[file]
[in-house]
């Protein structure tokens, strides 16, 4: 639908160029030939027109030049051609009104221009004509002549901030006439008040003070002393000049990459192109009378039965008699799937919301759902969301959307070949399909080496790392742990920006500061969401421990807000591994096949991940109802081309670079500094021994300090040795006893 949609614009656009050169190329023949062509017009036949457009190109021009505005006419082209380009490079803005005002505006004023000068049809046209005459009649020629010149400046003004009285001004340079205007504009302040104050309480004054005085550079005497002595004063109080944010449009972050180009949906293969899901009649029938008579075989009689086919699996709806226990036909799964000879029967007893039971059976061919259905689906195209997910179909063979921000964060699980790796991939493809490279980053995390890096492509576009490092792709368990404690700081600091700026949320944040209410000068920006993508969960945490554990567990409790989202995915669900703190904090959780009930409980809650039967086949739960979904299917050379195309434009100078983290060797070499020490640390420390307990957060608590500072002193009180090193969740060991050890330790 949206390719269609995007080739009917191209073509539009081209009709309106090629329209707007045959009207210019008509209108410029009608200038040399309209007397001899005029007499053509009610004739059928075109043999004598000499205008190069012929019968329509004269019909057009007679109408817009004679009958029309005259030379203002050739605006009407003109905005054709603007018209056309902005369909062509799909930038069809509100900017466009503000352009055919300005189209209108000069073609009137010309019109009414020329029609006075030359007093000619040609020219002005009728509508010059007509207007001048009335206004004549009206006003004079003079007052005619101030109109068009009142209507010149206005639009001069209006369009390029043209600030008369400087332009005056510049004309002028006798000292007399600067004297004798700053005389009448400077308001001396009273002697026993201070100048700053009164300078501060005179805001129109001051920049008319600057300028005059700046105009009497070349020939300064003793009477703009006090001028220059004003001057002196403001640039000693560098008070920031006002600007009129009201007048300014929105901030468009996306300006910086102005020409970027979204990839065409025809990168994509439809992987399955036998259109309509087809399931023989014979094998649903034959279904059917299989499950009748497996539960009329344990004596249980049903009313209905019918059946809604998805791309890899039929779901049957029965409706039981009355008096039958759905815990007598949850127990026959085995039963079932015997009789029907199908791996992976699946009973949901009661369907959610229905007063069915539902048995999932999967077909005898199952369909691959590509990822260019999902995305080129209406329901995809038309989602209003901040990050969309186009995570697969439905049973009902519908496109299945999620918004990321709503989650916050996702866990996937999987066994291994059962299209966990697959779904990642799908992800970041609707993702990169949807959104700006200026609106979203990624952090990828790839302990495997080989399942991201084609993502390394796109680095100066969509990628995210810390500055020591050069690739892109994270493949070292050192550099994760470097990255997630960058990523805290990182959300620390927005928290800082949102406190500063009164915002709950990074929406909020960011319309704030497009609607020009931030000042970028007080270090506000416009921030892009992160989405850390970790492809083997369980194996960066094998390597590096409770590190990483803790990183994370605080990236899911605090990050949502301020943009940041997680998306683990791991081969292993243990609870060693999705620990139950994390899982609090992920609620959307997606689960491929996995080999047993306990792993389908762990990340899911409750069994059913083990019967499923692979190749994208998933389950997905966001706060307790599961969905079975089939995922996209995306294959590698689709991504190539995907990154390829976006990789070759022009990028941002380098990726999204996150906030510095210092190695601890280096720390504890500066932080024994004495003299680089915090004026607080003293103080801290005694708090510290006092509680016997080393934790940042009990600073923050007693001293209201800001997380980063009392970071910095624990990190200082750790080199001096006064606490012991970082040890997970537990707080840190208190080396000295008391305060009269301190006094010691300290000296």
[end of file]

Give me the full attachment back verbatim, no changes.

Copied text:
[in-house]
């Protein structure tokens, strides 16, 4: 639908160029030939027109030049051609009104221009004509002549901030006439008040003070002393000049990459192109009378039965008699799937919301759902969301959307070949399909080496790392742990920006500061969401421990807000591994096949991940109802081309670079500094021994300090040795006893 949609614009656009050169190329023949062509017009036949457009190109021009505005006419082209380009490079803005005002505006004023000068049809046209005459009649020629010149400046003004009285001004340079205007504009302040104050309480004054005085550079005497002595004063109080944010449009972050180009949906293969899901009649029938008579075989009689086919699996709806226990036909799964000879029967007893039971059976061919259905689906195209997910179909063979921000964060699980790796991939493809490279980053995390890096492509576009490092792709368990404690700081600091700026949320944040209410000068920006993508969960945490554990567990409790989202995915669900703190904090959780009930409980809650039967086949739960979904299917050379195309434009100078983290060797070499020490640390420390307990957060608590500072002193009180090193969740060991050890330790 949206390719269609995007080739009917191209073509539009081209009709309106090629329209707007045959009207210019008509209108410029009608200038040399309209007397001899005029007499053509009610004739059928075109043999004598000499205008190069012929019968329509004269019909057009007679109408817009004679009958029309005259030379203002050739605006009407003109905005054709603007018209056309902005369909062509799909930038069809509100900017466009503000352009055919300005189209209108000069073609009137010309019109009414020329029609006075030359007093000619040609020219002005009728509508010059007509207007001048009335206004004549009206006003004079003079007052005619101030109109068009009142209507010149206005639009001069209006369009390029043209600030008369400087332009005056510049004309002028006798000292007399600067004297004798700053005389009448400077308001001396009273002697026993201070100048700053009164300078501060005179805001129109001051920049008319600057300028005059700046105009009497070349020939300064003793009477703009006090001028220059004003001057002196403001640039000693560098008070920031006002600007009129009201007048300014929105901030468009996306300006910086102005020409970027979204990839065409025809990168994509439809992987399955036998259109309509087809399931023989014979094998649903034959279904059917299989499950009748497996539960009329344990004596249980049903009313209905019918059946809604998805791309890899039929779901049957029965409706039981009355008096039958759905815990007598949850127990026959085995039963079932015997009789029907199908791996992976699946009973949901009661369907959610229905007063069915539902048995999932999967077909005898199952369909691959590509990822260019999902995305080129209406329901995809038309989602209003901040990050969309186009995570697969439905049973009902519908496109299945999620918004990321709503989650916050996702866990996937999987066994291994059962299209966990697959779904990642799908992800970041609707993702990169949807959104700006200026609106979203990624952090990828790839302990495997080989399942991201084609993502390394796109680095100066969509990628995210810390500055020591050069690739892109994270493949070292050192550099994760470097990255997630960058990523805290990182959300620390927005928290800082949102406190500063009164915002709950990074929406909020960011319309704030497009609607020009931030000042970028007080270090506000416009921030892009992160989405850390970790492809083997369980194996960066094998390597590096409770590190990483803790990183994370605080990236899911605090990050949502301020943009940041997680998306683990791991081969292993243990609870060693999705620990139950994390899982609090992920609620959307997606689960491929996995080999047993306990792993389908762990990340899911409750069994059913083990019967499923692979190749994208998933389950997905966001706060307790599961969905079975089939995922996209995306294959590698689709991504190539995907990154390829976006990789070759022009990028941002380098990726999204996150906030510095210092190695601890280096720390504890500066932080024994004495003299680089915090004026607080003293103080801290005694708090510290006092509680016997080393934790940042009990600073923050007693001293209201800001997380980063009392970071910095624990990190200082750790080199001096006064606490012991970082040890997970537990707080840190208190080396000295008391305060009269301190006094010691300290000296």